Full of character, completely captivating and oh so cute, it’s no wonder the puffin is one of the country’s favourite birds! Getting up close to these rare creatures is actually easier than you might think as every year they return to the Farne Islands in Northumberland to breed.
The Farnes are easily accessible from Newcastle, it’s less than an hour’s drive to Seahouses with stunning scenery along the way. Once you arrive in Seahouses, head down to the harbour where there are several tickets booths for the boat trips that transport day-trippers across to Staple and the Inner Farne islands (generally there are sailings on the hour between 10.00 and 15.00 during puffin season but you could always contact your preferred boat company in advance to be sure).
The ‘Glad Tidings’ boats belonging to Billy Shiels and the ‘Serenity’ vessels that are operated by Farne Island Tours are regarded as the best. I have to confess, it’s been a while since our last trip but I think we sailed with Serenity and I do remember the staff being lovely.
I often see their Skipper Andrew posting beautiful photos on Instagram and sometimes videos of dolphins too! Sounds to me like he has the dream job and you can read more about it over on his blog…. https://thefarneislands.blogspot.co.uk/
From the moment I caught sight of the many puffins with their strinkigly coloured bills I was in love, if their beauty doesn’t win you over, their comedy walk definitely will! Some people refer to puffins as ‘sea parrots’ because of their unique features and for some reason (unknown to me) the locals in Northumberland, call them ‘Tommy noddy’.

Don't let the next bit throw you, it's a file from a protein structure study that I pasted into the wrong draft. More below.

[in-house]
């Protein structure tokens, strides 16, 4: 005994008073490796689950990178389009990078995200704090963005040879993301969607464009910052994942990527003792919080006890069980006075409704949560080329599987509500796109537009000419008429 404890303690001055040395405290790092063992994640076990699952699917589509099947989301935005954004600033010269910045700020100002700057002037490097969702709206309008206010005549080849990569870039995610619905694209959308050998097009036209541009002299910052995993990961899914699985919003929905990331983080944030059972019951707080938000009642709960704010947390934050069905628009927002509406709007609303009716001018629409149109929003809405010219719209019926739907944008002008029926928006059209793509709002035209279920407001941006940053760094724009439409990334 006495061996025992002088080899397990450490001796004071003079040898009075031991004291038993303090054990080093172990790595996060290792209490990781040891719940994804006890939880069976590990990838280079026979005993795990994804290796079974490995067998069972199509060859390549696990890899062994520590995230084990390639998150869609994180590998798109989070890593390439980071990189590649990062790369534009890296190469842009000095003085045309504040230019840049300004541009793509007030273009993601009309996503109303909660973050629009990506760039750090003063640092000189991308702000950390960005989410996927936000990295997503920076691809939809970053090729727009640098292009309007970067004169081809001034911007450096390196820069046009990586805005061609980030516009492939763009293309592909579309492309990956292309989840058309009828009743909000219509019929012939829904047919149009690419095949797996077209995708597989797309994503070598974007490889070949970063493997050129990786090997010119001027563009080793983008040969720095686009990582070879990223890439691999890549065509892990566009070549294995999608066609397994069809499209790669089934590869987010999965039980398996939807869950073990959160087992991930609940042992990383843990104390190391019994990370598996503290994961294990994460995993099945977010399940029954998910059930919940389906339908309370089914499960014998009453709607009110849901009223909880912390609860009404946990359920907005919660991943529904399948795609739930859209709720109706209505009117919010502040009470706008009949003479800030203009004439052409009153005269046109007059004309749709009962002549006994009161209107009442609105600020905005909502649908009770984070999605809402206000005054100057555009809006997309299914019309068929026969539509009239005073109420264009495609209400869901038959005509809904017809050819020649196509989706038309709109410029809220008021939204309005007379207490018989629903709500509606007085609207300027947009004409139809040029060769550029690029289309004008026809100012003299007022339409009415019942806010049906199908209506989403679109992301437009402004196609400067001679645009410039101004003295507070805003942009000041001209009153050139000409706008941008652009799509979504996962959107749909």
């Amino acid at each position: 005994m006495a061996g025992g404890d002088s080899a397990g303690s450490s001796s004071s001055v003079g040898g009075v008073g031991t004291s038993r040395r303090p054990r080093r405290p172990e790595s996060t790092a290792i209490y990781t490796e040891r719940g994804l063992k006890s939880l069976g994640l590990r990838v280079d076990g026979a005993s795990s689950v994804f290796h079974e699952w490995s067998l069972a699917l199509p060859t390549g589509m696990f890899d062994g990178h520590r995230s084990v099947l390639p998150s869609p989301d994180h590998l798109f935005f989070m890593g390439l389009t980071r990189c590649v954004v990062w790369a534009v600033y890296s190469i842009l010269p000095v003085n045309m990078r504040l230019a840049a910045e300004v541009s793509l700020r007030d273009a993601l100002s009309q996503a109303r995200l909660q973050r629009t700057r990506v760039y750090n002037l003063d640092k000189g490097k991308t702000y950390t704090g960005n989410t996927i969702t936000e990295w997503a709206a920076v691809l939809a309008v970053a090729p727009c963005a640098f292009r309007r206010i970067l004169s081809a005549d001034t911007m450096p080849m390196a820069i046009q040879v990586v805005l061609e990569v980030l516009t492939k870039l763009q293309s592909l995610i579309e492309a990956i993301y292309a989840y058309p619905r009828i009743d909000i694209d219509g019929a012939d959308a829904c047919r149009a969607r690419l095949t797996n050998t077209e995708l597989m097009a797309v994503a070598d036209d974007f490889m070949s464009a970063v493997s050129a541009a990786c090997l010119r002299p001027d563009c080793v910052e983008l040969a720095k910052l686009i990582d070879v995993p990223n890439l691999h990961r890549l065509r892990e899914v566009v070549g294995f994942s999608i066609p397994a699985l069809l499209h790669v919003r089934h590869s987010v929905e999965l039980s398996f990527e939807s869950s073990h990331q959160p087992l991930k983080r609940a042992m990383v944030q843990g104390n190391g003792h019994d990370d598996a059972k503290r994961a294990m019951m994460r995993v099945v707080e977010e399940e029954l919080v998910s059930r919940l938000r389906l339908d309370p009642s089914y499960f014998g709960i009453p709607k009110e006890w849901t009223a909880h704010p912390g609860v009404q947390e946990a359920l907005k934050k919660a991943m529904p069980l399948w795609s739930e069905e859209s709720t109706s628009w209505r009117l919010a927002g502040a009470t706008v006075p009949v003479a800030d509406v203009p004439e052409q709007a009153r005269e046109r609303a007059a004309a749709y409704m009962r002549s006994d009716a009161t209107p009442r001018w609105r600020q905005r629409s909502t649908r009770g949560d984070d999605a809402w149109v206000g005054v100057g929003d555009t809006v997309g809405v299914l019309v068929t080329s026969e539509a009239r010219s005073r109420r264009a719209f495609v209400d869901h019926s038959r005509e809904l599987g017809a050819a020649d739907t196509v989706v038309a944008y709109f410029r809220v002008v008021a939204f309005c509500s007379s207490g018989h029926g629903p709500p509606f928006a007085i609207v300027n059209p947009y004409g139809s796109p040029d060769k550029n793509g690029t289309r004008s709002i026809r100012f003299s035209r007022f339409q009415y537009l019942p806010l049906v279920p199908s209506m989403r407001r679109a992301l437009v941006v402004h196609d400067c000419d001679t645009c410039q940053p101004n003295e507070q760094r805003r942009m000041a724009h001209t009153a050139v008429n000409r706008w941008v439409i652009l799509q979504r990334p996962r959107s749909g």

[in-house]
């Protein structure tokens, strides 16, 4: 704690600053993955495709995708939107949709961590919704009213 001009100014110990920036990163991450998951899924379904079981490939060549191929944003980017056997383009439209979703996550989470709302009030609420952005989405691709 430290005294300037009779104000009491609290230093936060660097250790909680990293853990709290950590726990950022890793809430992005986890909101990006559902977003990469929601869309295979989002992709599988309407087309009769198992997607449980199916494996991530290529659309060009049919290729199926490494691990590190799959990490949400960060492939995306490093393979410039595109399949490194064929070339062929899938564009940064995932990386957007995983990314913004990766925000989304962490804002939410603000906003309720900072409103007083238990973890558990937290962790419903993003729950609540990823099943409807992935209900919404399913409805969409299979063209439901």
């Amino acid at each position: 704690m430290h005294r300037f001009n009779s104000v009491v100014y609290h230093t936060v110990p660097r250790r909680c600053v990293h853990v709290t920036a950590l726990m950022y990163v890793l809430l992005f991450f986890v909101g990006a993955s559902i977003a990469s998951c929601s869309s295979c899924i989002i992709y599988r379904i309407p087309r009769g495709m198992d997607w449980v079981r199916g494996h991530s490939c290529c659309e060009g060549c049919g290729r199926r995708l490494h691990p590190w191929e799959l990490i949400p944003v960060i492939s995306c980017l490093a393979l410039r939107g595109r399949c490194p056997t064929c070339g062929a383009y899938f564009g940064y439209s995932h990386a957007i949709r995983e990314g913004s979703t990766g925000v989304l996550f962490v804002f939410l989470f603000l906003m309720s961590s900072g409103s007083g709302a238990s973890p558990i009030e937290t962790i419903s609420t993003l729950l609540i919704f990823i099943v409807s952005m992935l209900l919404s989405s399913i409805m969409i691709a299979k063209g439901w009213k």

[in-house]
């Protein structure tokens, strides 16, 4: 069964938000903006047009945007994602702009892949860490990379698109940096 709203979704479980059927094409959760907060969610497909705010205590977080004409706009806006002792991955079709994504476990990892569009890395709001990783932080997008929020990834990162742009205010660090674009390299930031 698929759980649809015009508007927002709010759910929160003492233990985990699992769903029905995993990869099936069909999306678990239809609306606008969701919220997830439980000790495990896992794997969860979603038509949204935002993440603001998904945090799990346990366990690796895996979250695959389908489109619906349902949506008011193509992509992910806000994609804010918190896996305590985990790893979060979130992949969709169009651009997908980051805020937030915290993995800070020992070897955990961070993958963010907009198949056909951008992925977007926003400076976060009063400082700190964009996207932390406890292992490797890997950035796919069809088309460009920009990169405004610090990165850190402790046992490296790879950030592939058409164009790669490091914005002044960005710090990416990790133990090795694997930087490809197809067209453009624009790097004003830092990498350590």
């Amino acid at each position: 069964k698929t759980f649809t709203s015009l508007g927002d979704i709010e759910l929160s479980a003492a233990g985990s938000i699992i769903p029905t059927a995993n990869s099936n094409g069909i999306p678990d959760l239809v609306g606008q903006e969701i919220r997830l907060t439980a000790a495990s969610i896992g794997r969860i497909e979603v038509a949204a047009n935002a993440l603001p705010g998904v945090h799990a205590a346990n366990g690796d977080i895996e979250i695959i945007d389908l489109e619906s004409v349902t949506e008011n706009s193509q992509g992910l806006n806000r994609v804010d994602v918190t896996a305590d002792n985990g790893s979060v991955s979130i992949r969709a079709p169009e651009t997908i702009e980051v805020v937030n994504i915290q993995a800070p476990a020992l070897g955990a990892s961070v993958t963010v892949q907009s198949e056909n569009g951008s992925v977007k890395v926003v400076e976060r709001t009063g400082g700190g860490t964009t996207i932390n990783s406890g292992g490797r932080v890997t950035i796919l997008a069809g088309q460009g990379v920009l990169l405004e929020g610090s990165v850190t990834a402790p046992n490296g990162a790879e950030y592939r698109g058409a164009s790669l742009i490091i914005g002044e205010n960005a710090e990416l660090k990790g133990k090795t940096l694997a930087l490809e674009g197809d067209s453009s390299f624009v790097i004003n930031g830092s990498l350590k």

Puffins aren’t the only birds to breed on the Farnes at this time of year, (although they are definitely the prettiest). You can spot lots of other interesting creatures too, including razor bills, eider ducks and guillemots.
If you are planning to visit the Farnes between May and July though I should probably offer a word of warning about the Arctic terns that hatch their young on the Inner Farne… they are rather protective and fond of dive-bombing the tourists so don’t be surprised if you get some rather viscous pecks to the head! A visit to Staple Island offers a tern free time though, for some reason they stay of this particular island.
As well as being the most famous Sea Bird Sanctuary in the British Isles the Farne Islands also have a large colony of seals, around three thousand on the last count! Their breeding season is in the winter so I’m hoping to make a return trip then and will hopefully report back with lots of cute pics of baby seals!
Wear a Hat – If your trip involves an encounter with those pesky Arctic terns you’ll need it to protect you from being dive-bombed!
Don’t Wear Anything You’d Mind Getting Bird Poo On – Sounds obvious but I heard lots of complaining and trying to clean their clothes with babywipes, a rain poncho might come in handy!
Take Snacks – The Farne Islands are remote and uninhabited and as such you won’t find any fancy tearooms or snack bars so it’s best to take your own.
Chat the National Trust team – The people who work on the island and monitor the birds are a font of knowledge and will happily answer your wildlife questions.
Bring a Camera (But Remember to Enjoy the View Without the Lens) – There are some incredible photo opportunities on the Farnes but my favorite memories are of watching the puffins waddle about to and from their burrows – far cuter than I could ever capture on camera.